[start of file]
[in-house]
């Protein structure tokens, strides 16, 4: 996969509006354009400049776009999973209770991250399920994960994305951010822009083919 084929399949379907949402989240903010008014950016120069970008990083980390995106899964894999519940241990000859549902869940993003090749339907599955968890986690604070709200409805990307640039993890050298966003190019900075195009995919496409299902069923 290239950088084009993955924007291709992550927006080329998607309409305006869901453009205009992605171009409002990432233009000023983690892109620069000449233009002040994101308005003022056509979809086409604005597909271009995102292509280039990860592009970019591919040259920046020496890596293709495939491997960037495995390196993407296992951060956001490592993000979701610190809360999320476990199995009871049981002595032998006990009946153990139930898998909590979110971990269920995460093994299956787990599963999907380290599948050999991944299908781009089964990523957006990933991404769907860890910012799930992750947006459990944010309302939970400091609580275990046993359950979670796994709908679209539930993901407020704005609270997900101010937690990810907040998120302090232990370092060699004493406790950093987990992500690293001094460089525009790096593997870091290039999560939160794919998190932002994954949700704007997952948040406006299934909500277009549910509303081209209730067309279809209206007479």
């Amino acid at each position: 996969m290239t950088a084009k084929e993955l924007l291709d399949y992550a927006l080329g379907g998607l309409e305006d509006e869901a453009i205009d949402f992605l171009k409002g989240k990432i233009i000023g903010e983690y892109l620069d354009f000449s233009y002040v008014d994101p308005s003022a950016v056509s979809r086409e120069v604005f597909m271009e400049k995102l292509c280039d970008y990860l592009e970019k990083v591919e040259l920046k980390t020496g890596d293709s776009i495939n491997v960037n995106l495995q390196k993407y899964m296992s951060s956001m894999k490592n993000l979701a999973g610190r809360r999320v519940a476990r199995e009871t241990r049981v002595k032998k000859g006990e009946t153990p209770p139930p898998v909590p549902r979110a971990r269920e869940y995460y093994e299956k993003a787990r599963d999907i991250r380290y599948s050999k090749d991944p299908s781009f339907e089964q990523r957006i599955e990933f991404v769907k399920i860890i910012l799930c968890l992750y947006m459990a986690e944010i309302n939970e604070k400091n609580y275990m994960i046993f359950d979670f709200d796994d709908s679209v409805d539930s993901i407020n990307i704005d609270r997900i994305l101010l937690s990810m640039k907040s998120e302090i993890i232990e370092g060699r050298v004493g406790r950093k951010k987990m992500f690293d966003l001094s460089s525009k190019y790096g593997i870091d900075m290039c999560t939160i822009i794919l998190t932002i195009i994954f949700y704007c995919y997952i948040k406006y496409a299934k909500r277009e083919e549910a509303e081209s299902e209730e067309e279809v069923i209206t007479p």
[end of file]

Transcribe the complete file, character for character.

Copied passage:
[in-house]
């Protein structure tokens, strides 16, 4: 996969509006354009400049776009999973209770991250399920994960994305951010822009083919 084929399949379907949402989240903010008014950016120069970008990083980390995106899964894999519940241990000859549902869940993003090749339907599955968890986690604070709200409805990307640039993890050298966003190019900075195009995919496409299902069923 290239950088084009993955924007291709992550927006080329998607309409305006869901453009205009992605171009409002990432233009000023983690892109620069000449233009002040994101308005003022056509979809086409604005597909271009995102292509280039990860592009970019591919040259920046020496890596293709495939491997960037495995390196993407296992951060956001490592993000979701610190809360999320476990199995009871049981002595032998006990009946153990139930898998909590979110971990269920995460093994299956787990599963999907380290599948050999991944299908781009089964990523957006990933991404769907860890910012799930992750947006459990944010309302939970400091609580275990046993359950979670796994709908679209539930993901407020704005609270997900101010937690990810907040998120302090232990370092060699004493406790950093987990992500690293001094460089525009790096593997870091290039999560939160794919998190932002994954949700704007997952948040406006299934909500277009549910509303081209209730067309279809209206007479």
């Amino acid at each position: 996969m290239t950088a084009k084929e993955l924007l291709d399949y992550a927006l080329g379907g998607l309409e305006d509006e869901a453009i205009d949402f992605l171009k409002g989240k990432i233009i000023g903010e983690y892109l620069d354009f000449s233009y002040v008014d994101p308005s003022a950016v056509s979809r086409e120069v604005f597909m271009e400049k995102l292509c280039d970008y990860l592009e970019k990083v591919e040259l920046k980390t020496g890596d293709s776009i495939n491997v960037n995106l495995q390196k993407y899964m296992s951060s956001m894999k490592n993000l979701a999973g610190r809360r999320v519940a476990r199995e009871t241990r049981v002595k032998k000859g006990e009946t153990p209770p139930p898998v909590p549902r979110a971990r269920e869940y995460y093994e299956k993003a787990r599963d999907i991250r380290y599948s050999k090749d991944p299908s781009f339907e089964q990523r957006i599955e990933f991404v769907k399920i860890i910012l799930c968890l992750y947006m459990a986690e944010i309302n939970e604070k400091n609580y275990m994960i046993f359950d979670f709200d796994d709908s679209v409805d539930s993901i407020n990307i704005d609270r997900i994305l101010l937690s990810m640039k907040s998120e302090i993890i232990e370092g060699r050298v004493g406790r950093k951010k987990m992500f690293d966003l001094s460089s525009k190019y790096g593997i870091d900075m290039c999560t939160i822009i794919l998190t932002i195009i994954f949700y704007c995919y997952i948040k406006y496409a299934k909500r277009e083919e549910a509303e081209s299902e209730e067309e279809v069923i209206t007479p």